One of the most dreaded disease in today’s world – cancer. It is becoming so common that every one of us know at least one person who is fighting this weird body malfunction. We have seen people suffering from it, heard of the pain, but fortunately, a lot of us haven’t experienced it. Luckily, I never had any close relatives suffering from cancer and a couple of relatives who were diagnosed with it were fortunate enough to depart before the pain ate up their souls. So cancer was not something on which I had a good idea – until sometime back.
Few years back I was diagnosed with an auto-immune disease, which shall cause no harm provided I take my medicines regularly and remain stress free. The 13 year old me couldn’t happily accept the fact that I’ll have to be dependent on medicines for the rest of her life, and was pretty sad then. I mostly took my medicines hiding it from others, and if at all somebody found out my stock of medicines, I would tell some excuse to hide that I take medicines regularly. I did not know what other’s would think if I revealed it. My parents wouldn’t send me to any of my friends’ houses easily, convincing to go to faraway places even if for my education became a tough task and some similar restrictions my parents put on me because of their love for me. I really did wish at times if I could be free like everybody else, and I was put into this scene.
2015 was a year full of stress for me – I had some personal problems which caused me a mild depression and I was supposed to prepare for AIPMT – the stress took a toll on me. I neglected my health so much and I had to pay for it during the initial months of 2016.
I had to be taken to Ernakulam Lakeshore hospital – which happens to be one of the most famous hospital for Cancer treatment and the place where the famous oncologist Dr. VP Gangadharan consults his patients. The hospital is famous for him and most of the patients who get admitted there were cancer patients – and I had to be admitted there. There was only one vacant room and that was in Gangadharan doctor’s ward. So I was admitted there in a room amidst the cancer patients and the nurses who were routinely seeing immense pain and death very often. I was exhausted physically, but had some mental strength as I was pretty sure that this phase will get over and everything will be back to normal, and I kept smiling. I don’t know if it was my positive attitude and the only face that kept smiling or something else nurses who would come to check on my health would stay for a long time and share a lot of their experiences – the experiences which would always stay in my heart – and made me realize that I must be content with everything that I am.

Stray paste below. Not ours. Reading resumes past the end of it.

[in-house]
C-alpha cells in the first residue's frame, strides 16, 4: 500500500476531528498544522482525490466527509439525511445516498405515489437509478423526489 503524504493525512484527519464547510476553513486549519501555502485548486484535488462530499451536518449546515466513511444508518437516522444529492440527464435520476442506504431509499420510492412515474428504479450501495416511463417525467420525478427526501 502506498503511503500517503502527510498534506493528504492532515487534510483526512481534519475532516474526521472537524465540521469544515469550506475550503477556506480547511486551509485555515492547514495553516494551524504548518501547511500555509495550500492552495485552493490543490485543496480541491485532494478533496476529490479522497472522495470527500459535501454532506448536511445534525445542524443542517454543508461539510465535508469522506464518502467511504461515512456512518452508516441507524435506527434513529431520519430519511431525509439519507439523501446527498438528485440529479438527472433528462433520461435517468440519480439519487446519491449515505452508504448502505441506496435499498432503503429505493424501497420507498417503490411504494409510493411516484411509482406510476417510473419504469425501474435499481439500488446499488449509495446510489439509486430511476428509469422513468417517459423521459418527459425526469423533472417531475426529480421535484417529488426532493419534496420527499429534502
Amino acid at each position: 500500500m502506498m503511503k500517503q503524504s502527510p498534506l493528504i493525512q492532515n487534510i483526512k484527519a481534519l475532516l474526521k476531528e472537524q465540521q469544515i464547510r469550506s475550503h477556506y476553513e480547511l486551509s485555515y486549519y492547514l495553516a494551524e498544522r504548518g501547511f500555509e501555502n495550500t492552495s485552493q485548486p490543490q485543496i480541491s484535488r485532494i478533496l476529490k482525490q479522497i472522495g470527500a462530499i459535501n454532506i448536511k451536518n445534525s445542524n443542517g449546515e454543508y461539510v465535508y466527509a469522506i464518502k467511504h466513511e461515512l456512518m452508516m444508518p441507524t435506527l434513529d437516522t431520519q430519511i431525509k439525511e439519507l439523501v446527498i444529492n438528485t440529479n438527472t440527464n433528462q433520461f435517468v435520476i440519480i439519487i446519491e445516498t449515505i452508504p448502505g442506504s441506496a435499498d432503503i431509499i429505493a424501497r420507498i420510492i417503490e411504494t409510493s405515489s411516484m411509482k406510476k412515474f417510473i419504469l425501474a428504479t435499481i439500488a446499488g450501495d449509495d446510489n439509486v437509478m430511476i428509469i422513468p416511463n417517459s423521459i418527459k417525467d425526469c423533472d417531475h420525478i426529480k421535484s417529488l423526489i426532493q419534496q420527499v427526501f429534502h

I learned that it is not necessary to hide anything I do. Now I freely talk about my disease – most people take it very easily as I talk about it with ease – simply because I know that sane people can see me doing everything else like any other healthy person, I have very few restrictions which usually do not affect my everyday activities, and I had no reason to lie. But despite all these, I was sad at times.
I met a few cancer patients and their relatives – people who were finding it difficult to walk, relatives who almost forgot to smile and the experience of nurses who were almost immune to the sorrow of death of a patient anytime. There were a lot of people who were saved, but the struggle they go through, whether the get out of it dead or alive, is something that deserves a salute. I’m not explaining everything that I heard afraid if my writing skills would belittle or de-emphasize the lives of people in cancer wards – the patients, their relatives and the nurses. I might not be able to convey the real essence, I’m afraid. But one suggestion – if at some moment in your life you feel that you’re losing something, that your life is not worth living or if you feel arrogant – visit a cancer ward. It will teach you everything that’s necessary.